Twistane is one of my current favourite examples of a fused ring structure. It has a planar embedding (a drawing with no line crossings) where the boundary is a hexagon. It also has a nicer, more chemical-looking, drawing with a 10-atom ring boundary but with two crossings. So I'm not sure that picking the embedding with the largest boundary will work, if I've understood your suggestion right.
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    Thanks, you raise some really interesting points. I should try and clarify that the whole point is that the mathematical way of looking at a graph is not the same as a chemical way of looking at a graph, so applying graph theory to chemical graphs is not straightforward. I realise this is a maths forum and not a chemistry one, so i will try to restrict myself to the maths.

    Yes you are right when you talk about connectivity, I guess when I say stretch I mean that a chemical graph as drawn on paper is kind of fixed, in that a bond which crosses over another cannot be considered planar, yet graph theory ignores this. I'm saying is there a way to make a planarity-test algorithm take this into consideration.

    Twistane is actually a great example of what I mean. The Boyer-Myrvold test will embed it as you say - a hexagon. But chemically it should be seen as the 10-sided non-planar version, and should fail the planarity test. So from a chemical perspective it is non-planar, but mathematically it is planar. If the planarity test was forced to choose the larger external face it would realise that it is non-planar from a chemical perspective. However, I suspect there are structures out there where this may not be the case.

    As for the SSSR algorithm, the point is that I am not aware of any algorithm which finds the SSSR in anything less than O(n^3). So if the point is to find the SSSR in linear time I want to embed first because then most algorithms can be done in linear time. If I do the planarity test, embedding and a planar face traversal it is in O(n) time. I did this with the boost graph library. It works for a lot of graphs but then does weird things to fused rings like inverting them, so the rings it finds are not correct. Anyway, I'm beginning to think this is not easy to fix and am abandoning this for another linear time method I've stumbled on which I think does work.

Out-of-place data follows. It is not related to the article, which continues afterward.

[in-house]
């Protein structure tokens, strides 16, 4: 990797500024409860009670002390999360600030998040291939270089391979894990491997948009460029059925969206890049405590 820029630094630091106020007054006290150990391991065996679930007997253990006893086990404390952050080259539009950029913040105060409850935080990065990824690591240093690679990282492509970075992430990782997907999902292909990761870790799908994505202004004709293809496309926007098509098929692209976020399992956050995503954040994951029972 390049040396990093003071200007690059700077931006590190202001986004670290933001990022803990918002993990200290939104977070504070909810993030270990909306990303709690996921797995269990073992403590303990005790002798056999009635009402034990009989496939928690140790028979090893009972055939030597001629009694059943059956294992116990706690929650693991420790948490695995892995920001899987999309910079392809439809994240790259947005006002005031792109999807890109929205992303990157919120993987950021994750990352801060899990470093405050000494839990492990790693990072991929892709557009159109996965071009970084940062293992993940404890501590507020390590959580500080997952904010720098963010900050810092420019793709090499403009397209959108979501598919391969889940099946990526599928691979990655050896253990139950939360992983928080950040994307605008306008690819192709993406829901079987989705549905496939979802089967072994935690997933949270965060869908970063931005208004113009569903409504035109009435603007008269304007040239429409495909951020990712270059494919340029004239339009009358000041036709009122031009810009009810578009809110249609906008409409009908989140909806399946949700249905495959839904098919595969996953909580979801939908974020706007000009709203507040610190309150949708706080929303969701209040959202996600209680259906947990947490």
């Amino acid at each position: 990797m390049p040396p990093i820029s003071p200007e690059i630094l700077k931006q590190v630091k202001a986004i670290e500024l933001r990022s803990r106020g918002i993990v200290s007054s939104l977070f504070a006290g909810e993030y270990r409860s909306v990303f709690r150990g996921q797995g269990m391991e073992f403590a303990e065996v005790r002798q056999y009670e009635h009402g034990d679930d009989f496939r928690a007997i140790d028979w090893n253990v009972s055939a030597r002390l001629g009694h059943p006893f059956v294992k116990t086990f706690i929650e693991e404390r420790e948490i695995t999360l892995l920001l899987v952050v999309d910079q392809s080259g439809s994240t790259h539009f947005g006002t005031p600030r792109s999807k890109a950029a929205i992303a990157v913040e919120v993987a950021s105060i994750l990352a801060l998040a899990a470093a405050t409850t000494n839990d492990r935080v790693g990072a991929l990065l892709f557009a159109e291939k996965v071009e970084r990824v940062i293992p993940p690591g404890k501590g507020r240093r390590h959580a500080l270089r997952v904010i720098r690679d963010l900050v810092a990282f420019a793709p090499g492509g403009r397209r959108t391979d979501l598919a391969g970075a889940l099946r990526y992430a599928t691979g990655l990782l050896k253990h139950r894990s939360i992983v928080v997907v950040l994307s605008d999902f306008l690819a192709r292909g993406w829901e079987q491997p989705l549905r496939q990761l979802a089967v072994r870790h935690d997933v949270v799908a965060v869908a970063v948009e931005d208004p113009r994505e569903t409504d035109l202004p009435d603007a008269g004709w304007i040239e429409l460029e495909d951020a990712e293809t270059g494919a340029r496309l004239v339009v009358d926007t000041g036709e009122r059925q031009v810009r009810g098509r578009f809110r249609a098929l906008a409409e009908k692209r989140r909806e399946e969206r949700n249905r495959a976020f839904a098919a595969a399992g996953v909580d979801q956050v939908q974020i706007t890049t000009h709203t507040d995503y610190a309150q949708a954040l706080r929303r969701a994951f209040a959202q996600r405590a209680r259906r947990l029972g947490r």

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    Quote Originally Posted by mrchem View Post
    the mathematical way of looking at a graph is not the same as a chemical way of looking at a graph
    I totally agree. Unfortunately the chemical way of deciding how to draw a particular compound in the 'right' way is to ask a chemist In other words, it is often a matter of visual perception and convention rather than some algorithm.

    a bond which crosses over another cannot be considered planar, yet graph theory ignores this. I'm saying is there a way to make a planarity-test algorithm take this into consideration.
    Given a set of coordinates for a structure - that is, a laid-out diagram - it is easy to test if bonds cross using a line intersection method. Most 2D geometry libraries would have this. Of course, this requires the structure to be laid out first...

    But chemically it should be seen as the 10-sided non-planar version, and should fail the planarity test. So from a chemical perspective it is non-planar, but mathematically it is planar.
    Although I know what you mean by "...chemically it should be..", I'm trying to work out why that is true. Perhaps the answer is that twistane is a 3D structure, not flat. Consider fullerenes; I have been trying to implement a Schlegel layout algorithm from a paper (which required a planar embedding, which is what lead me to this thread which 'squash' the sphere into a net. Although useful, a more chemical representation would be a projection of the 3D points of the fullerene onto a plane.

    A mathematically interesting question here might be : since all molecules are necessarily 3D (not 4D or 5D) graphs, does this make it easier for cycle-finding algorithms when run on chemicals?

    Anyway, I'm beginning to think this is not easy to fix and am abandoning this for another linear time method I've stumbled on which I think does work.
    I don't mean to put you off experimenting to find faster methods. It is definitely worthwhile to ask if there are better ways to get the SSSR as they are used quite a bit (I understand). So best of luck.

    Finally, here is a link - if it is of interest - to my blog, which has some recent posts on cycles (circuits?) in graphs and molecules.